JP: Well, we did a huge persona study for one of the largest C-store chains in the U.S. And we had different persona. We had a road warrior, these are people who live their whole life… They’re delivery companies, they’re on-the-road salespeople, and their motivations and their behaviors in a C-store, and what they buy and how often they buy is very different than soccer mom coming in doing a…you know, buying treats for the soccer team as they’re on their way home, versus workers, gardeners, their behavior is also very different. For example, gardeners, their behavior is predominantly breakfast versus the road warrior, predominantly throughout the day, breakfast, lunch, and dinner, because they’re on the road, you know, 12 hours a day. And so understanding these behaviors through creating personas around behaviors really helps you understand how to develop those combos that are relevant to them. And what price point is gonna trigger buy and value for them? It’s really important. But they’re driven by behaviors, and their behaviors are not what happens in the store. Their behavior is how they live their life or how they navigate life, right? So road warrior is about navigating life. It’s the fact that they’re on the road a lot.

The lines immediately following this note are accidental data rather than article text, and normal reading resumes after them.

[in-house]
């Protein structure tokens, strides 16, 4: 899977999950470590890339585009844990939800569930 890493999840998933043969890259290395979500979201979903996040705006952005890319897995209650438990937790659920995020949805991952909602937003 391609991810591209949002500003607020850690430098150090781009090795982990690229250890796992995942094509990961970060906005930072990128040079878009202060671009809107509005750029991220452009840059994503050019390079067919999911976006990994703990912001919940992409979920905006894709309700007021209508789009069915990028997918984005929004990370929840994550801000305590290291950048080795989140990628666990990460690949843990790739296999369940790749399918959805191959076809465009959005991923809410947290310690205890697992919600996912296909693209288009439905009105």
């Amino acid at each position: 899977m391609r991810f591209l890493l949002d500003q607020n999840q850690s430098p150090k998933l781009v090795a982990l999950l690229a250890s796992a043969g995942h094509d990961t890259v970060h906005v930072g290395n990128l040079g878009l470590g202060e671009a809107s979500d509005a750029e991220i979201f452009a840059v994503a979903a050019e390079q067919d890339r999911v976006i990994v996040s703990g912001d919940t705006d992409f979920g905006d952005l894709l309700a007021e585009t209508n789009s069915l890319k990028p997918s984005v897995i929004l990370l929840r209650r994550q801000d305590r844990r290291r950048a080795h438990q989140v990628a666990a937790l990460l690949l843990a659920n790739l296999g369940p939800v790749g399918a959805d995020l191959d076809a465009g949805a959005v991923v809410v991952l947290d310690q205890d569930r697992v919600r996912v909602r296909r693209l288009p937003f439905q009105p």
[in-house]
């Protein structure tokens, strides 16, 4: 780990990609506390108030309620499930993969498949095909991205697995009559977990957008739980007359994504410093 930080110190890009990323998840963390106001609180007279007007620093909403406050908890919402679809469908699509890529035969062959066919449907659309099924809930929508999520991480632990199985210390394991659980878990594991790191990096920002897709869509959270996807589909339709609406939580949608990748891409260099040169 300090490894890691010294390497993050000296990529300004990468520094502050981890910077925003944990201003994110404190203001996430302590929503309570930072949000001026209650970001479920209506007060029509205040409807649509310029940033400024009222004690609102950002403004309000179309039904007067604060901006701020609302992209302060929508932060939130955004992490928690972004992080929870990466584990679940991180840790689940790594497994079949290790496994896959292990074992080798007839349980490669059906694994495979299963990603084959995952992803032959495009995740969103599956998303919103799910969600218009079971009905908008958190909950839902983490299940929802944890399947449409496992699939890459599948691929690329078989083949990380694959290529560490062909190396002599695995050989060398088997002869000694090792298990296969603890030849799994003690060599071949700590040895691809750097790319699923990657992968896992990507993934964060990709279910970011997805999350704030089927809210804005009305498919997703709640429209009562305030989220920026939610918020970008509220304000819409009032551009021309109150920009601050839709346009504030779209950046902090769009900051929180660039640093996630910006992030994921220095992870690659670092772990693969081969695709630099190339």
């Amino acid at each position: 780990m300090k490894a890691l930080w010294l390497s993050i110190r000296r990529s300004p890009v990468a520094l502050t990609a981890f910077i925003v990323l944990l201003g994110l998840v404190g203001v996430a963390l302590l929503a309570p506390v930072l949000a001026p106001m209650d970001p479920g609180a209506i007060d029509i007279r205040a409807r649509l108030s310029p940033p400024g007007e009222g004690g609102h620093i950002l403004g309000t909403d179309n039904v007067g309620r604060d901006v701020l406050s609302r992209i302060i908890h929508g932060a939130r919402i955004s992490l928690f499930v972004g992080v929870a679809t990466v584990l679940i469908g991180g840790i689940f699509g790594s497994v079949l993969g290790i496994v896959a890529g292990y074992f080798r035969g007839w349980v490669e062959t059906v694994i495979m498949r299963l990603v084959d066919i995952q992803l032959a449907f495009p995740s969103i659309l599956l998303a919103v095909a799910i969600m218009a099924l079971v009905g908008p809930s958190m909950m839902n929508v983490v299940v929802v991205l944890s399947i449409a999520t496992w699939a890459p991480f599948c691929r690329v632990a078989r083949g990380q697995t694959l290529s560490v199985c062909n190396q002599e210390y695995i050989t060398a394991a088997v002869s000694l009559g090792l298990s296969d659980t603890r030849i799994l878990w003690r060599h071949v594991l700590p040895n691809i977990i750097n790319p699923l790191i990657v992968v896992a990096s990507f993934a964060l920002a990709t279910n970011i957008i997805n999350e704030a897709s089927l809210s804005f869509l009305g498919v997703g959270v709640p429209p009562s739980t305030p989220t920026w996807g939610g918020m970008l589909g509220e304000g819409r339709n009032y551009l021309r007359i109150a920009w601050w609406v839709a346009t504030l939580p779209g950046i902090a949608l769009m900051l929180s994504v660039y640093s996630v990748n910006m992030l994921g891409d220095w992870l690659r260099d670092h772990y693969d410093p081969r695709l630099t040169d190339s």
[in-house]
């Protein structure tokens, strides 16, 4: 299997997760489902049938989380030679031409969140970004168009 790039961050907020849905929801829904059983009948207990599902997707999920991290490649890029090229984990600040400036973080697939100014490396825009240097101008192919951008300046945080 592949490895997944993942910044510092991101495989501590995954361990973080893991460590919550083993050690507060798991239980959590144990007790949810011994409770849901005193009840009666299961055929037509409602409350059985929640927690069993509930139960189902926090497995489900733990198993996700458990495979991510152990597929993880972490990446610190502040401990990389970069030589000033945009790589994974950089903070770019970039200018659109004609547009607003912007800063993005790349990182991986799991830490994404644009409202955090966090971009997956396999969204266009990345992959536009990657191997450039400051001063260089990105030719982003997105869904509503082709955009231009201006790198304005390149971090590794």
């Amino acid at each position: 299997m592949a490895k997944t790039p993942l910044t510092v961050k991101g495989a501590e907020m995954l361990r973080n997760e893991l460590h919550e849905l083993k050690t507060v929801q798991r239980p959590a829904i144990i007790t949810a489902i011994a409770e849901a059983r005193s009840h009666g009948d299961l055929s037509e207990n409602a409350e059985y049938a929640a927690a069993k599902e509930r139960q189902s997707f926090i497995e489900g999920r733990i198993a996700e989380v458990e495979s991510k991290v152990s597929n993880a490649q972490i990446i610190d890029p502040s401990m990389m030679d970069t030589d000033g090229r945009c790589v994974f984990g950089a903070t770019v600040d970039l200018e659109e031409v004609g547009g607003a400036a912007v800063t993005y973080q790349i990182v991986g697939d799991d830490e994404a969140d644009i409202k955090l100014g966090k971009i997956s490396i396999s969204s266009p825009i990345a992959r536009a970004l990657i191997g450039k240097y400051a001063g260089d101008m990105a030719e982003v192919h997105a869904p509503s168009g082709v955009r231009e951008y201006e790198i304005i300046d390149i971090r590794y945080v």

Melinda: Right. So when we’re taking the approach too, let’s say a company comes to you and says, “We, you know, need to create some new customer segments,” would you say, is there an ideal approach?
JP: Well, there’s no ideal approach because a lot of it’s dictated by the information that’s available, right? And so very often, we were doing a large U.S. bank, and they had no segmentation, believe it or not, or personas. And so what we did is we went through the industry studies, syndicated studies, and we pulled the data from there, and then we synchronized that with their brand. We were able to kind of look at that data through the lens of their brand to develop these personas that are unique to them. But really, the approach is, you know, doing evaluation of the data that’s available, look at where are those…you know, look at the behavior. Hopefully, the data helps understand, where are those behaviors? If not, as we’ve done in many situations, we will do segmentation based on behaviors and value attitudes. And that will guide us in the development of these personas. And then we use those to test these personas in real-world environments, right? Where we’re testing and getting a sense, what did they buy? What did they shop? What’s their pattern? And you talked at the beginning of the presentation, reward programs. It’s a great platform to mine these behaviors and understand who these customers are. It’s one of those data points that’s very useful.
Melinda: Absolutely. Well, thank you for chatting with us today. And again, listeners, if you’re interested in getting in touch and finding out more, you know where to reach us, firstname.lastname@example.org.
JP: Thank you.